From Calcutta we went on to New Delhi, where we were accorded the same kind of enthusiastic reception from thousands of people at the airport and later from many different groups throughout the city. I spoke before audiences at several colleges and business groups, and, in addition, addressed a meeting of the Foreign Policy Association.

During our stay in New Delhi we also attended the ceremonies in connection with the marriage of the oldest son of my brother to the daughter of the then Indian ambassador to the Philippines. Aside from the joy of the occasion I was pleased to find I still remembered the principal features of the ceremony, but a few of the customs seemed to have changed. The reception, for example, seemed to be in a more modern and elaborate fashion than in the old days.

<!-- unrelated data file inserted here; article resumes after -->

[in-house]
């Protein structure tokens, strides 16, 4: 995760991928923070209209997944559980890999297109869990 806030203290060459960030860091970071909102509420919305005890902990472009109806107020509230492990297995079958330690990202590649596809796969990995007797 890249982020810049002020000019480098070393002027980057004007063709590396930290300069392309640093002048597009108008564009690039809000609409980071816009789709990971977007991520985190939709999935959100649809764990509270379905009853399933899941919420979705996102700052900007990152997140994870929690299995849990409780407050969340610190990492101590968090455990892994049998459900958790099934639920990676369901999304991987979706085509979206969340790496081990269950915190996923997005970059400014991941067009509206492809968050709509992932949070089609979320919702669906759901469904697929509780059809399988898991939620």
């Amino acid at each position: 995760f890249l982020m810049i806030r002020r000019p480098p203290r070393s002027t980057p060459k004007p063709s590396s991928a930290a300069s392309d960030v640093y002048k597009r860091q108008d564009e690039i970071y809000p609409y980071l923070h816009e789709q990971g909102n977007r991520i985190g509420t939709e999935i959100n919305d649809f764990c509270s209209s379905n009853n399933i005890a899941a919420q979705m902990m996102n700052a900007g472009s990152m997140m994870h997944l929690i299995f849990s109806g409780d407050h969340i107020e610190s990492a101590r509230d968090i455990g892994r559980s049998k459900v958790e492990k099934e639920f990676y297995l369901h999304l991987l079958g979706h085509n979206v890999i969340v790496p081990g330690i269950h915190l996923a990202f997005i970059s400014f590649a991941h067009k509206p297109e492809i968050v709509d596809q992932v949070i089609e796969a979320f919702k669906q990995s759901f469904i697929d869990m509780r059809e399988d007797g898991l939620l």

Then we set off for my own village, where I had been born and spent my childhood, Chhajalwadi, in Punjab. On the trip from New Delhi we were accompanied by representatives of the Columbia Broadcasting System as well as newspapermen. The ambassador provided his personal United States Air Force plane for the flight from New Delhi to Chandigarh, the new capital of Punjab. We were met there at the airport by the chief minister of the State of Punjab, an old friend and fellow student at the University of California in Berkeley, Mr. Partap Singh Kairon. In the capital city we were guests at a garden party given by the prime minister. Later, a dinner was held at the home of the governor of Punjab. I was invited to address the college assembly where I was introduced by the governor and the response was given by the chief minister. It was truly an affectionate home coming to the State of Punjab.